Who gets what?

Split will lead to project custody battle

The abrupt divorce of Paramount Pictures and Cruise/Wagner Prods. has not only sent shockwaves through the industry but also raised questions about the future of the shingle and its many projects at the studio.

The vociferous exchanges between Par and Cruise’s reps at CAA quieted down Wednesday. The agency had called Sumner Redstone’s remarks “shockingly offensive and graceless,” but industry insiders observed that CAA also represents someone equally if not more important than Cruise — Steven Spielberg. Paramount, of course, now owns Spielberg’s company, DreamWorks.

The Spielberg angle puts even more pressure on Par and CAA to devise a way to settle out the Cruise/Wagner deal.

Also complicating the situation: Cruise’s production partner, Paula Wagner, is married to CAA prexy Rick Nicita.

As for the films, C/W had continued to dig up new projects for Paramount. They were in early talks for a fresh deal to develop a Hurricane Katrina film, made with Scott Gold, the journalist from the L.A. Times’ Houston bureau who covered the disaster.

No deal has been closed for that project, giving Cruise and Wagner the option to take it to their new shingle, for which they have raised a revolving fund of $100 million.

Getting other projects they’ve developed at C/W for Paramount off the lot when they leave next month could be tricky, however.

A rep for the shingle said that conversations about the fate of their Par-based pics have not yet begun. “We have not discussed what will happen with the projects. They all have separate contracts and agreements, and I’m sure they will be honored,” said C/W spokeswoman Julie Polkes of Rogers & Cowan.

Negotiations could get very complicated. Several months ago, Paramount toughened its conditions for projects put into turnaround, insisting that Par not only get fully reimbursed but also obtain co-production rights. The policy has frustrated producers who are trying to recover projects they’d set up under the Sherry Lansing regime.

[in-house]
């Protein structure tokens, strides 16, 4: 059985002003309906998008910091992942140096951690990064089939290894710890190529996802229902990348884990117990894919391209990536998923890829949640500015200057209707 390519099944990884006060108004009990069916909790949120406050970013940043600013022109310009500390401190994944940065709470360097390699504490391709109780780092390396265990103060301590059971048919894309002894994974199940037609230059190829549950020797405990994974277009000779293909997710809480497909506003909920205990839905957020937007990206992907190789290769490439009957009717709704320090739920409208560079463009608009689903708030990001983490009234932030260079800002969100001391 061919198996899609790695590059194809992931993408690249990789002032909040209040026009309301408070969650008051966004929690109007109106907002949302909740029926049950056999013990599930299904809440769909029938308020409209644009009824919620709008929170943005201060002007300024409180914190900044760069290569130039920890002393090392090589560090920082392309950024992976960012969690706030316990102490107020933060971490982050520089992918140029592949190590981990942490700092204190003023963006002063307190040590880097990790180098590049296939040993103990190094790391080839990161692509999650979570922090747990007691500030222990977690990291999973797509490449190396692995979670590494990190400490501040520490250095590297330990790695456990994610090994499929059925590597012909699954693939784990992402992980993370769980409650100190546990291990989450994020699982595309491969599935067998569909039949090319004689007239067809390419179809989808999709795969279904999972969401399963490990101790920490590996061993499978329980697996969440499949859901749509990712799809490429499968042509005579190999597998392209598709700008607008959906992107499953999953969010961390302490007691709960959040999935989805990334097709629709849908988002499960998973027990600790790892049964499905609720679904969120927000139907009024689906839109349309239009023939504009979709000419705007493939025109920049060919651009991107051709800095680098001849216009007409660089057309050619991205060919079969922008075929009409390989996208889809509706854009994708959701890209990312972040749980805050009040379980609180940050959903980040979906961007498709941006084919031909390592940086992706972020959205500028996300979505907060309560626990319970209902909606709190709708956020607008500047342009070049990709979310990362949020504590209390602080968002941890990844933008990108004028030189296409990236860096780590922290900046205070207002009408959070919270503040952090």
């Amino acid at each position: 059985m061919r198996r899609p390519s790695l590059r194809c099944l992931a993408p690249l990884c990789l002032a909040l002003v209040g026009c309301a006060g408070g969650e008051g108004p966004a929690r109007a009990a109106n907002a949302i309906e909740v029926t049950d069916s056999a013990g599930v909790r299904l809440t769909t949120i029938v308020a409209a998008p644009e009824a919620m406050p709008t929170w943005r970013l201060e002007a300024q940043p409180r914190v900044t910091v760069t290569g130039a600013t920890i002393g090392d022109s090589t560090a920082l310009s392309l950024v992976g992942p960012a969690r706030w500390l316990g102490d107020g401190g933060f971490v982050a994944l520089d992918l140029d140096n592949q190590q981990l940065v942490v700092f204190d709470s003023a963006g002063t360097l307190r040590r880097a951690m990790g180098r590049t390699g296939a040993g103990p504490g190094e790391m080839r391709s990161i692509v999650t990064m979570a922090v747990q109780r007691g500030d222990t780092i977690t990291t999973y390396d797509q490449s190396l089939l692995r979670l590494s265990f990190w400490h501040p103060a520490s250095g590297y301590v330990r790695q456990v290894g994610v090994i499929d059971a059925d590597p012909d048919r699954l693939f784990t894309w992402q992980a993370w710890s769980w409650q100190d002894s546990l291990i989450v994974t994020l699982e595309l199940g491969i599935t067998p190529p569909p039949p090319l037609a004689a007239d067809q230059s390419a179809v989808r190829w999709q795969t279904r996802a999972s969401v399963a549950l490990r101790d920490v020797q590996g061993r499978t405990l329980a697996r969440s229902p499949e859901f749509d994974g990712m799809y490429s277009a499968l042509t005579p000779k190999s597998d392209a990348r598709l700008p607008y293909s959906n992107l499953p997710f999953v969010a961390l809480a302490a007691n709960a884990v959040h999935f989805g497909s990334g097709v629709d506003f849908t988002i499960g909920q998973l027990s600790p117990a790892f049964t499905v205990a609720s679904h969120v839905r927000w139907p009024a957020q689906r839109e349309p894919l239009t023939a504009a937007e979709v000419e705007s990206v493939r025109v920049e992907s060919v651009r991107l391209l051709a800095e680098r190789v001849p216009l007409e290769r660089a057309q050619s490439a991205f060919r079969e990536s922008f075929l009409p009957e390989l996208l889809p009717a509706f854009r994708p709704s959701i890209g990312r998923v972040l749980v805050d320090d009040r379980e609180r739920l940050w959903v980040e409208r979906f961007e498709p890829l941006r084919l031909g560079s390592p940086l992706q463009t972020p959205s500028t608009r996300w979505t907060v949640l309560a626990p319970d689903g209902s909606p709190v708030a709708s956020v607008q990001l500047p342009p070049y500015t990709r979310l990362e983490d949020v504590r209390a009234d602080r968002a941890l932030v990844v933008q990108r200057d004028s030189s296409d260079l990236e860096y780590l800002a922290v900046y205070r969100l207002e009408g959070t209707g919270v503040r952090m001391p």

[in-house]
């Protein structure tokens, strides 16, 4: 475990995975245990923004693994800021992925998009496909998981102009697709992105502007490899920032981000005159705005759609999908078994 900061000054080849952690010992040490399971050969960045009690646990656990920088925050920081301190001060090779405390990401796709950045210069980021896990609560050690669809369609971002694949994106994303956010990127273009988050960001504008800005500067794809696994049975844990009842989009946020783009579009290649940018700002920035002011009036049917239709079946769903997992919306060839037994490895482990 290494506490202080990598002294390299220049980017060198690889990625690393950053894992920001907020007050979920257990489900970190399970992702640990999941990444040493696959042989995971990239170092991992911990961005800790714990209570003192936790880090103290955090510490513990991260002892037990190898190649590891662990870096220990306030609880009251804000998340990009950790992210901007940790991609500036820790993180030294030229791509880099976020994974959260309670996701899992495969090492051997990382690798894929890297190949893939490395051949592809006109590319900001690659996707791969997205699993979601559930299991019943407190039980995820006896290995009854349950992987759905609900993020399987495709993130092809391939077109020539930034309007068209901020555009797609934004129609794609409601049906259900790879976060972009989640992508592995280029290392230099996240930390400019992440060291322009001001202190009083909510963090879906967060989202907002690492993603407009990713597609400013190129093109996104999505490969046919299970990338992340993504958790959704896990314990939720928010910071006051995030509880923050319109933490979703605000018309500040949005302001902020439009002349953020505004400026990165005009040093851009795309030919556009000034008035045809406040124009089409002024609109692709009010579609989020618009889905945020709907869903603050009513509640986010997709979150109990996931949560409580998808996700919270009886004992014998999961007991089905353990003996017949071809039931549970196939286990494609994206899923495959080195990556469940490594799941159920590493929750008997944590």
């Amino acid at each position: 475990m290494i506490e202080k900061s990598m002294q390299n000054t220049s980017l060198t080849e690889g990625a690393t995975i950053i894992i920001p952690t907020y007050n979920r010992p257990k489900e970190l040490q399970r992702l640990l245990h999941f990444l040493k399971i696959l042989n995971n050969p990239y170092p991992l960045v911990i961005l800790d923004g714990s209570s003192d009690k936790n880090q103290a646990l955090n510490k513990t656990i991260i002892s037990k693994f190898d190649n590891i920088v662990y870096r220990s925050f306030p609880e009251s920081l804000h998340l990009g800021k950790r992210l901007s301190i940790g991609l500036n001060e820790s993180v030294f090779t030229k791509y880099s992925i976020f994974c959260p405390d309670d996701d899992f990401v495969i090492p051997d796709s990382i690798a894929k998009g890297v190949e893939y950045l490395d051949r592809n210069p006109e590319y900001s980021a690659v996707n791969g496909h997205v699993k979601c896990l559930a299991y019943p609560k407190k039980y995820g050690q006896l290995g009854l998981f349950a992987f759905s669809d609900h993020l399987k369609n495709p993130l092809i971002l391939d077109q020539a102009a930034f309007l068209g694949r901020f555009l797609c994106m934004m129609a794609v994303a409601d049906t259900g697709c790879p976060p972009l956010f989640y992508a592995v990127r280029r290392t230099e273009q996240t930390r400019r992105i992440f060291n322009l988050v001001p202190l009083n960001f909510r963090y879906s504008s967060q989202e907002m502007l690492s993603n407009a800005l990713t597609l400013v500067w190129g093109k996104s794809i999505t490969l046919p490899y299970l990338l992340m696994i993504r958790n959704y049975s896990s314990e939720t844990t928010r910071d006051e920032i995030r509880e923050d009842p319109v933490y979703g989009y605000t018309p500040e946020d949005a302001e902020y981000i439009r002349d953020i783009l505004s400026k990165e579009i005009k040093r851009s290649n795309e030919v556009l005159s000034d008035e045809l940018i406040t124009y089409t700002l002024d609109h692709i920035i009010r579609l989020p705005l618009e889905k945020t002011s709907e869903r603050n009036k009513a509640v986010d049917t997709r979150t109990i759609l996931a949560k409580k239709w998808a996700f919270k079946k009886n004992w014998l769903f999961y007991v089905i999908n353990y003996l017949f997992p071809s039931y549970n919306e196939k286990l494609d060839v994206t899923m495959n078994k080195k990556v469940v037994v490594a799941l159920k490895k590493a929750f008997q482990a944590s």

It was during her tenure that C/W began to flourish on the Par lot. But with new top brass in place under studio chairman Brad Grey and movie stars facing a tougher studio landscape, many speculate that C/W’s exit from Paramount is more about money and less about the behavior of Cruise, as cited by Redstone.

Cruise and Wagner had a notoriously rich deal with Paramount before Grey came in and began cutting costs. He also brought with him another movie star production pact with Brad Pitt and his Plan B — and more recently made a deal with helmer J.J. Abrams. Latter pact could potentially produce the tentpole-sized projects the studio will need in the absence of C/W, which gave Par the successful “Mission: Impossible” franchise.

Producers on the lot have groused about the studio’s reluctance to let projects go into turnaround. And they cite the “brutal” terms Par imposed in allowing Lionsgate to take over the remake of Hong Kong thriller “The Eye” last month.